Recruiting three or four years ago wasn't so easy. Dickson, who already has three of the four highest-scoring seasons in school history and ranks second nationally in scoring this year, had never heard of USF as a high school player in Ocala when she first got letters from Fernandez. On her first campus visit, she outright dismissed the thought of attending USF.
"I was like, "I'm not going to come here,' " she said. "Later, I came to watch them play Georgia (a 91-44 loss in 2003), my mom was saying how they were building something, and I thought "I'm still not going to come here.' And I heard about the racial things. But I knew Coach Fernandez wasn't part of that."
Overcoming a 4-24 record is one challenge, but shedding the stigma of a racial discrimination lawsuit is another. Senior Tristen Webb remembers questioning looks from friends, who would say things like "I heard about your school on HBO."
Fernandez and his staff are relentless recruiters, winning prospects over with persistence. Dickson remembers spotting assistant Harry Elifson, wearing the same sweater-vest, at game after game in high school. The allure of building something new, of achieving something that hadn't been done before, of creating history for a program, hooked them on the Bulls.
"What I was most impressed by was his recruiting," Clements said. "How do you sell a program when we couldn't sell it before and then we go through (the lawsuit). It was so beyond my conception how much of an impact that could have. We couldn't get players from Florida before Jose, but that was an area where he and the girls clicked right away."
The Bulls averaged 626 fans at home games this season, third-lowest total in the Big East, but that figure represents progress. Fernandez points to his team's combined grade-point average of 3.1 last semester, and Clements says the current players are role models he wants his 10-year-old daughter to watch and learn from.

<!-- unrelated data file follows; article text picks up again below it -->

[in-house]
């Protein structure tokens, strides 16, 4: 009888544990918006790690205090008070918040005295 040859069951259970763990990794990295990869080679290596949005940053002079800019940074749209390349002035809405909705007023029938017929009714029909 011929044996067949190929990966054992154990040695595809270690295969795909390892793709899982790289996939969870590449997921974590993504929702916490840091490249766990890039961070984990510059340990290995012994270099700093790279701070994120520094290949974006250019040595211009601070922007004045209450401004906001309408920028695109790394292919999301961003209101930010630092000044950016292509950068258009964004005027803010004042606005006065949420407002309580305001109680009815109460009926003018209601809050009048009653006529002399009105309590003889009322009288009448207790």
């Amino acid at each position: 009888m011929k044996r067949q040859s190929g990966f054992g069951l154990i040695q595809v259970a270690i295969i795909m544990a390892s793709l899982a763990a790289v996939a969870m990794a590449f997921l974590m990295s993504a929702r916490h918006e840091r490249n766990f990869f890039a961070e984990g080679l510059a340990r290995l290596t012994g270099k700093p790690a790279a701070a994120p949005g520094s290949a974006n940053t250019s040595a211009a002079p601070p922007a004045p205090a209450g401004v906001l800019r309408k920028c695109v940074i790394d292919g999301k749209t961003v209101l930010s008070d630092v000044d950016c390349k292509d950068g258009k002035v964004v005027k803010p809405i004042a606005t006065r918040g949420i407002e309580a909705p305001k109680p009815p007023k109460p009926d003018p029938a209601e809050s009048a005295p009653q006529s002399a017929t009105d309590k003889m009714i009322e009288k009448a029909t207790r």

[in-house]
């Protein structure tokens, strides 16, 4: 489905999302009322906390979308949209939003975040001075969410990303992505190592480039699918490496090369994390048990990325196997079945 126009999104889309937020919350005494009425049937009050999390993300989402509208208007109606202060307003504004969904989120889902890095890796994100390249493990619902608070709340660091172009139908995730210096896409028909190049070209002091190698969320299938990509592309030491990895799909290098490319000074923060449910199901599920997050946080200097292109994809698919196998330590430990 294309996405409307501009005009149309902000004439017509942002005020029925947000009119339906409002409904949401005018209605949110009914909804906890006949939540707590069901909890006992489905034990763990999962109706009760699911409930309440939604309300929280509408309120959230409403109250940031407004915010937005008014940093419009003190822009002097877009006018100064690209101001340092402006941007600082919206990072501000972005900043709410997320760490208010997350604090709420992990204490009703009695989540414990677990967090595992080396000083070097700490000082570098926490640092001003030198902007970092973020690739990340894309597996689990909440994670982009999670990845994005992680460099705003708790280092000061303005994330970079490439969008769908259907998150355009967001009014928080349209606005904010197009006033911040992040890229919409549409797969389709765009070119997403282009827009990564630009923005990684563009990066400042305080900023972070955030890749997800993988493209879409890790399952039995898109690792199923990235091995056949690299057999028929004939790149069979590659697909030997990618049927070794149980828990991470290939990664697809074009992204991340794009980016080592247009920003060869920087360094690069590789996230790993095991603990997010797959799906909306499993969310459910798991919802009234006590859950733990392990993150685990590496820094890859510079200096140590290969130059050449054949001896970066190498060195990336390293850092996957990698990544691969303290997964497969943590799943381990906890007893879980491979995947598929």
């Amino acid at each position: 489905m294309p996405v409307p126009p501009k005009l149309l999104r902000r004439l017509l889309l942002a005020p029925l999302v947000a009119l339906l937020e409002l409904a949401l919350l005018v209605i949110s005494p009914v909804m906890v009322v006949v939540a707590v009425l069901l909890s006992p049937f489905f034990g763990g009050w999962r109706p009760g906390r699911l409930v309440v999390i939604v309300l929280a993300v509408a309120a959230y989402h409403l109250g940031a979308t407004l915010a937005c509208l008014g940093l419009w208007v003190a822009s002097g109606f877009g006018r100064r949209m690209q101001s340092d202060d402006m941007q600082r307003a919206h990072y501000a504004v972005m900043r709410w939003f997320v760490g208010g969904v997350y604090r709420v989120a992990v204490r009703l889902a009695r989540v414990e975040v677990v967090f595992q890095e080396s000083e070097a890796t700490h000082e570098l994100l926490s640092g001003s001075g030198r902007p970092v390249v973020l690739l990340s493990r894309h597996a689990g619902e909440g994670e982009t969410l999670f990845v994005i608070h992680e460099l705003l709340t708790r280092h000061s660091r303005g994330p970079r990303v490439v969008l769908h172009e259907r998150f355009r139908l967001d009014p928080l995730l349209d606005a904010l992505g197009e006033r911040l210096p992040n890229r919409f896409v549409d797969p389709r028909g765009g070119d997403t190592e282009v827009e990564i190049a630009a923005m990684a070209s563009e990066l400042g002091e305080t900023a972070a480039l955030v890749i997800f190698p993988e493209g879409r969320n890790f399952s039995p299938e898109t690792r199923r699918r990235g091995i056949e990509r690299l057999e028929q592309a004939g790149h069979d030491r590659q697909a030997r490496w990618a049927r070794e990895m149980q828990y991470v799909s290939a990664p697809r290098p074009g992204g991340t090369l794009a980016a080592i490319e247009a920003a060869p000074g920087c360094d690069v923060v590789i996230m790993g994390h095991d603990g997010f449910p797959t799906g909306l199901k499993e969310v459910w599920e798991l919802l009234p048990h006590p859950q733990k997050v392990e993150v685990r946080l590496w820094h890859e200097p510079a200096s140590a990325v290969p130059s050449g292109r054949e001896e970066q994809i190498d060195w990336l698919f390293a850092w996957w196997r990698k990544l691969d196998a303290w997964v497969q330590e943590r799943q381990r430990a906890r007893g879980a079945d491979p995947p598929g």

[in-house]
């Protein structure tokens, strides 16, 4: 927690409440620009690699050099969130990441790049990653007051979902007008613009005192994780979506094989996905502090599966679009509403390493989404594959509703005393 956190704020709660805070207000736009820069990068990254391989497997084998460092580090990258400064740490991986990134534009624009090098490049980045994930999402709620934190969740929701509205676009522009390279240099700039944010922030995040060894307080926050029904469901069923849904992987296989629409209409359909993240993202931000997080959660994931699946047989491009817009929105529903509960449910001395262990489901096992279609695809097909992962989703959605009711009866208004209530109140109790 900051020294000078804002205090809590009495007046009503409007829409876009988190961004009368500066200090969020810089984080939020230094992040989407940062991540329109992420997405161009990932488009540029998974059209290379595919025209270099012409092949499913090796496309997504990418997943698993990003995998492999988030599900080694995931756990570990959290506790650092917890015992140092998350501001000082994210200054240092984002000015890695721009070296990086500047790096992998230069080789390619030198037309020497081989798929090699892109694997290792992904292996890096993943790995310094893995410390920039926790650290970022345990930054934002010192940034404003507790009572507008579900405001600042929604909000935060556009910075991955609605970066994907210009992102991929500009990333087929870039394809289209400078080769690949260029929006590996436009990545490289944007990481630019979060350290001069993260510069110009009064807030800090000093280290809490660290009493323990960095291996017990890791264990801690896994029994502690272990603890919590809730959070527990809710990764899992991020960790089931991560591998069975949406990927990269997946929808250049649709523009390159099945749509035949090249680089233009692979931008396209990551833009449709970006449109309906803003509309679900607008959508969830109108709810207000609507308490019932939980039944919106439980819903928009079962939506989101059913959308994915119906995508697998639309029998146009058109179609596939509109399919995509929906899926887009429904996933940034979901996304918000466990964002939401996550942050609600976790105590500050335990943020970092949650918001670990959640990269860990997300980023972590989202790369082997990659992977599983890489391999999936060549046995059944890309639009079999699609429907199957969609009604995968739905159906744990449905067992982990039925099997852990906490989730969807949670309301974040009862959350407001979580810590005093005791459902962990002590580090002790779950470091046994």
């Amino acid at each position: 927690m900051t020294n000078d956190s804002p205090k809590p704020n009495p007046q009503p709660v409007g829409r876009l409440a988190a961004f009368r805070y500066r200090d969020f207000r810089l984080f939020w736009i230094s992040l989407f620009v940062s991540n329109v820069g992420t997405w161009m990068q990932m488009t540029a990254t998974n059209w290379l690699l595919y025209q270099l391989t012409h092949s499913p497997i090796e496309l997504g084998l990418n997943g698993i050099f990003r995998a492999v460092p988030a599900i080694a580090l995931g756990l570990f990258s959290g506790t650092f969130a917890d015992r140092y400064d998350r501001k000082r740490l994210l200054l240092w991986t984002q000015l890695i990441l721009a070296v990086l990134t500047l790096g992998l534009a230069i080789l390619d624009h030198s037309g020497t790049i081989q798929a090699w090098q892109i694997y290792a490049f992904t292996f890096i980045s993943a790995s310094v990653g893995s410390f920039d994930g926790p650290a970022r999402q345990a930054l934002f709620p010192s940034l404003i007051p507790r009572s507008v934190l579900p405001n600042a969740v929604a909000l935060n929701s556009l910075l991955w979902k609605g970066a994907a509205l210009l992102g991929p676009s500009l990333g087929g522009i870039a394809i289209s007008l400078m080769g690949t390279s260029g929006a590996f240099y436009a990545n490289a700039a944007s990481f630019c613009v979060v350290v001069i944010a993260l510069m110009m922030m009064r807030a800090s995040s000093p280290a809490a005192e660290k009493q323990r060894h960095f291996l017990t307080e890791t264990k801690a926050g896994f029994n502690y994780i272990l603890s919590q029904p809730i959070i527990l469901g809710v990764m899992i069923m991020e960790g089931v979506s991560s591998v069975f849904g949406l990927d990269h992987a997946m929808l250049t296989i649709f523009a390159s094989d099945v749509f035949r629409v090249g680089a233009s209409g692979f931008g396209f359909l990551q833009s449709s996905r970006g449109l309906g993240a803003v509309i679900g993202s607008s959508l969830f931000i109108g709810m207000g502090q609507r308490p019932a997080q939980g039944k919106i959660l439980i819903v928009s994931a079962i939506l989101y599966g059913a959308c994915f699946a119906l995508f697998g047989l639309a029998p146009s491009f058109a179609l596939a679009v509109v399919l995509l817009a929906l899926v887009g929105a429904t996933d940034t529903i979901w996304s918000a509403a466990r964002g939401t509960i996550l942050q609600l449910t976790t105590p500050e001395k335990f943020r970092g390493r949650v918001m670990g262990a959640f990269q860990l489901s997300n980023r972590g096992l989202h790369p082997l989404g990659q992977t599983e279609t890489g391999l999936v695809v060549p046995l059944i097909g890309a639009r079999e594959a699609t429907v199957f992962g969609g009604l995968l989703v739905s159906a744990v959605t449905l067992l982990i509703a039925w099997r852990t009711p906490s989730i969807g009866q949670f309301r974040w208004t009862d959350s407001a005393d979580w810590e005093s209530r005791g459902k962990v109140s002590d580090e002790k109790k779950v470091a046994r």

Winters, who has worked in real estate in New Tampa since her firing, said she has followed Fernandez's progress and wishes the Bulls nothing but success.
"I think he's done an unbelievable job and has been able to accomplish an awful lot," she said. "I knew he was capable of being a tremendous recruiter and was an extremely intelligent young coach. I'm excited for him and the program."
Part of Fernandez's plan has been aggressive scheduling, not just landing a home-and-home with powerhouse Connecticut before USF was in the Big East, but giving the Huskies a rare home scare last season before losing in overtime. Should the Bulls win tonight, they'd get another shot at UConn, something coach Geno Auriemma lamented Thursday.
"I don't think they've surprised anybody in the Big East with their performance this season," Auriemma said. "They're going to be an NCAA-level team for a long time."
That's saying something for a school that never has been at that level, with only two trips on the men's side of the court. The WNIT banners, which represented unprecedented success just two years ago, now motivate his players like the glare of a silver medal, a reminder that they seek something more significant from their postseason.
"My goal is to win a Big East title," said Fernandez, whose team nearly upset regular-season champ Rutgers this season at the Sun Dome. "Once we get ourselves in the NCAA Tournament, then we can start talking about competing for a national title."